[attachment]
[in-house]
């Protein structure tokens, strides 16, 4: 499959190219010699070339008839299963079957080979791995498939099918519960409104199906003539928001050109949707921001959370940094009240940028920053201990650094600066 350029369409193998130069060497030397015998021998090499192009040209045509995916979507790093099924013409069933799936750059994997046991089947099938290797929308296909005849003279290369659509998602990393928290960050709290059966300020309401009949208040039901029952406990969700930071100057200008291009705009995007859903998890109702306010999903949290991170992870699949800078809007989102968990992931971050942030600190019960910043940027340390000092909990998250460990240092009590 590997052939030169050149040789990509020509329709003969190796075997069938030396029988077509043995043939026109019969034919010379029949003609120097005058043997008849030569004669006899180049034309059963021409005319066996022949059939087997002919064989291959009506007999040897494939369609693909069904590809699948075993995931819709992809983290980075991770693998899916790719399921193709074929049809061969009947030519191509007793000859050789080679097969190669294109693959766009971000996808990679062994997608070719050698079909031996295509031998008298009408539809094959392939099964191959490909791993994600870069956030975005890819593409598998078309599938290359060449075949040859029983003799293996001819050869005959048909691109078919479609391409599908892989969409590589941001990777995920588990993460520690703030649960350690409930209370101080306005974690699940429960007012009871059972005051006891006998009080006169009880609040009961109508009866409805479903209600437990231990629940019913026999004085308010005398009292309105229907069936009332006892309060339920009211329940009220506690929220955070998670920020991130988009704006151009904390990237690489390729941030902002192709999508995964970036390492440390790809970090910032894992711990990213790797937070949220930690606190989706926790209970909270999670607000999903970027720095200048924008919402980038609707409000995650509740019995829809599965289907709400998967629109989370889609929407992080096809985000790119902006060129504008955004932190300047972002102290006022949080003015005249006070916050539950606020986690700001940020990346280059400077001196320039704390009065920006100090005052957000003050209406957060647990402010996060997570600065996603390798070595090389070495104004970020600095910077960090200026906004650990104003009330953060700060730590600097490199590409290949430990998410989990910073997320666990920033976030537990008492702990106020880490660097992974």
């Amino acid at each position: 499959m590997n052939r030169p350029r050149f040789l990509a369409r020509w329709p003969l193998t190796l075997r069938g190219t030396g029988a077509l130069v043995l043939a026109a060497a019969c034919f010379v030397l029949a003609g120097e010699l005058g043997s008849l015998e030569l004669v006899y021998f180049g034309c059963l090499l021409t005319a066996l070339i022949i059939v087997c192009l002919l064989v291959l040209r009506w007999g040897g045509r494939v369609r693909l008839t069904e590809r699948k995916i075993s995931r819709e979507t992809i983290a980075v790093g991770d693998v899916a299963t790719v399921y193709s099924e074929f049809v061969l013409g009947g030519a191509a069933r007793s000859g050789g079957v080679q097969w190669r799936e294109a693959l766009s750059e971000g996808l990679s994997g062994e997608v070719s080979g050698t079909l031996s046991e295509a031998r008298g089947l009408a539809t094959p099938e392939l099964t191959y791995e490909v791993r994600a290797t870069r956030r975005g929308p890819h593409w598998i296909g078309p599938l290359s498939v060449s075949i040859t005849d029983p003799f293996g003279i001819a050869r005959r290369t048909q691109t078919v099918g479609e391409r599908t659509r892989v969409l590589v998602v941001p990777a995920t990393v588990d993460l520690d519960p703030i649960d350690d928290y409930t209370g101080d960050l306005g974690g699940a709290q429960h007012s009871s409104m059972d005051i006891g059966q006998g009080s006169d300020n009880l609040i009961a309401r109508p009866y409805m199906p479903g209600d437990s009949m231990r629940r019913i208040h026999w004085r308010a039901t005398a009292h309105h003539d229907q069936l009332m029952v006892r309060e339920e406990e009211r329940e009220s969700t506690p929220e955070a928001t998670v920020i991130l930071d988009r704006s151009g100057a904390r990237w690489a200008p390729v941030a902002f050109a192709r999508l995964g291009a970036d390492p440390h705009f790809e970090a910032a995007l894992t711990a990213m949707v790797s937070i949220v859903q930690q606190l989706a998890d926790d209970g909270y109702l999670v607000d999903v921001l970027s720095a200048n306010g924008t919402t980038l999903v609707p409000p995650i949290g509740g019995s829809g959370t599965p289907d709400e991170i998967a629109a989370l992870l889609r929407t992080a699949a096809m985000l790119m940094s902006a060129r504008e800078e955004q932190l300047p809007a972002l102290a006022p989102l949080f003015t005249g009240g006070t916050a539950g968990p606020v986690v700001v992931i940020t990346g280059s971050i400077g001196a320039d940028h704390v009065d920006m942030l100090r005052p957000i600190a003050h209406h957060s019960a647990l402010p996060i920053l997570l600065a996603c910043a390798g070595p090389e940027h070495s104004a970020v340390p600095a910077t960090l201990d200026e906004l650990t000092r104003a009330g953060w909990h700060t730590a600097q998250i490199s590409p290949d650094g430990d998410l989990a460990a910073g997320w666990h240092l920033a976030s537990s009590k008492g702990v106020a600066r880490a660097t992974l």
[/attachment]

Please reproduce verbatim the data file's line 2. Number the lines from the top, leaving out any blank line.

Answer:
């Protein structure tokens, strides 16, 4: 499959190219010699070339008839299963079957080979791995498939099918519960409104199906003539928001050109949707921001959370940094009240940028920053201990650094600066 350029369409193998130069060497030397015998021998090499192009040209045509995916979507790093099924013409069933799936750059994997046991089947099938290797929308296909005849003279290369659509998602990393928290960050709290059966300020309401009949208040039901029952406990969700930071100057200008291009705009995007859903998890109702306010999903949290991170992870699949800078809007989102968990992931971050942030600190019960910043940027340390000092909990998250460990240092009590 590997052939030169050149040789990509020509329709003969190796075997069938030396029988077509043995043939026109019969034919010379029949003609120097005058043997008849030569004669006899180049034309059963021409005319066996022949059939087997002919064989291959009506007999040897494939369609693909069904590809699948075993995931819709992809983290980075991770693998899916790719399921193709074929049809061969009947030519191509007793000859050789080679097969190669294109693959766009971000996808990679062994997608070719050698079909031996295509031998008298009408539809094959392939099964191959490909791993994600870069956030975005890819593409598998078309599938290359060449075949040859029983003799293996001819050869005959048909691109078919479609391409599908892989969409590589941001990777995920588990993460520690703030649960350690409930209370101080306005974690699940429960007012009871059972005051006891006998009080006169009880609040009961109508009866409805479903209600437990231990629940019913026999004085308010005398009292309105229907069936009332006892309060339920009211329940009220506690929220955070998670920020991130988009704006151009904390990237690489390729941030902002192709999508995964970036390492440390790809970090910032894992711990990213790797937070949220930690606190989706926790209970909270999670607000999903970027720095200048924008919402980038609707409000995650509740019995829809599965289907709400998967629109989370889609929407992080096809985000790119902006060129504008955004932190300047972002102290006022949080003015005249006070916050539950606020986690700001940020990346280059400077001196320039704390009065920006100090005052957000003050209406957060647990402010996060997570600065996603390798070595090389070495104004970020600095910077960090200026906004650990104003009330953060700060730590600097490199590409290949430990998410989990910073997320666990920033976030537990008492702990106020880490660097992974």